§1 A marriage between two persons, one of whom has been baptized in the Catholic Church or received into it and has not defected from it by a formal act and the other of whom is not baptized, is invalid.

§2. A person is not to be dispensed from this impediment unless the conditions mentioned in cann. 1125 and 1126 have been fulfilled.

And lastly, in a mixed marriage or disparity of cult marriage, the Catholic can be dispensed from Catholic form if they had a valid reason for marrying in the non-Catholic’s place of worship.

Can. 1117 The form established above must be observed if at least one of the parties contracting marriage was baptized in the Catholic Church or received into it …] without prejudice to the prescripts of can. 1127, §2.

**Can. 1118 **
§1 A marriage between Catholics or between a Catholic party and a non-Catholic baptized party is to be celebrated in a parish church. It can be celebrated in another church or oratory with the permission of the local ordinary or pastor.

§2. The local ordinary can permit a marriage to be celebrated in another suitable place.

§3. A marriage between a Catholic party and a non-baptized party can be celebrated in a church or in another suitable place.[/INDENT][/INDENT]

[RIGHT]. . . all for Jesus+
. . . thank you Holy Mother Church+
[/RIGHT]

canonlawmadeeasy.com/2013/01/17/cath-marry-non-christian/

It’s interesting that canon law only has baptized Catholic, baptized non catholic, and non Christian designations… Yet a great majority of the Christian world is evangelical protestants who are not baptized yet Christian. So does the church put them in the same category as Muslims, who deny Jesus? That seems ridiculous

Also, I still don’t understand this natural marriage designation because why would the church demand evangelicals obtain an annulment before marrying a Catholic if their previous marriage could simply be dissolved?

Because that is all there is:

Christian or not

Within Christian, Catholic or not.

If they are not baptized, they are not actually Christians.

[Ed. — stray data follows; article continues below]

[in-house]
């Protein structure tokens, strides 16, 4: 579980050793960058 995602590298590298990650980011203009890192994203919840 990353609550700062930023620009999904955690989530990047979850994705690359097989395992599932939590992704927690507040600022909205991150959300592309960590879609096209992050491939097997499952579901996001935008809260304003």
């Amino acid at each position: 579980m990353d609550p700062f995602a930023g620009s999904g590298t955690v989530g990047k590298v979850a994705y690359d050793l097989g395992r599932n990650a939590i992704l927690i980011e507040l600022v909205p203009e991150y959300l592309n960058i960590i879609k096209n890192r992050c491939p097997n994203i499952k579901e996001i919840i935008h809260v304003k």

They are not baptized, in that way they are the same.

Do they “deny Jesus”? No.

Natural marriage is a function of being unbaptized.

What the Church requires is that the person is free to marry.

They could prove freedom to marry in a number of ways. Decree of nullity and dissolution of the bond are both options if not baptized.

A valid, sacramental but unconsummated marriage can be dissolved.

+*A gentle correction . . . *

[INDENT]:bible1: “Going therefore, teach ye all nations; baptizing them in the name of the Father, and of the Son, and of the Holy Ghost. Teaching them to observe all things whatsoever I have commanded you: and behold I am with you all days, even to the consummation of the world.” *- Matthew 28:19-20 *[/INDENT]Evangelical Christians and their many churches are normally . . . firm believers and practitioners . . . in complete obedience to Sacred :bible1: Scripture of baptism . . . using the Trinitarian Formula . . . “in the name of the Father, and of the Son, and of the Holy Spirit” . . . and individuals from these backgrounds have been received into the Catholic Church . . . and their baptisms are considered completely valid . . . methods of baptism vary according to preference (even in the Catholic Church) . . . but as long as the Trinitarian Formula is used within a Christian church . . . the baptism is considered valid . . .

[RIGHT]. . . all for Jesus+
. . . thank You Gracious Heavenly Father+[/RIGHT]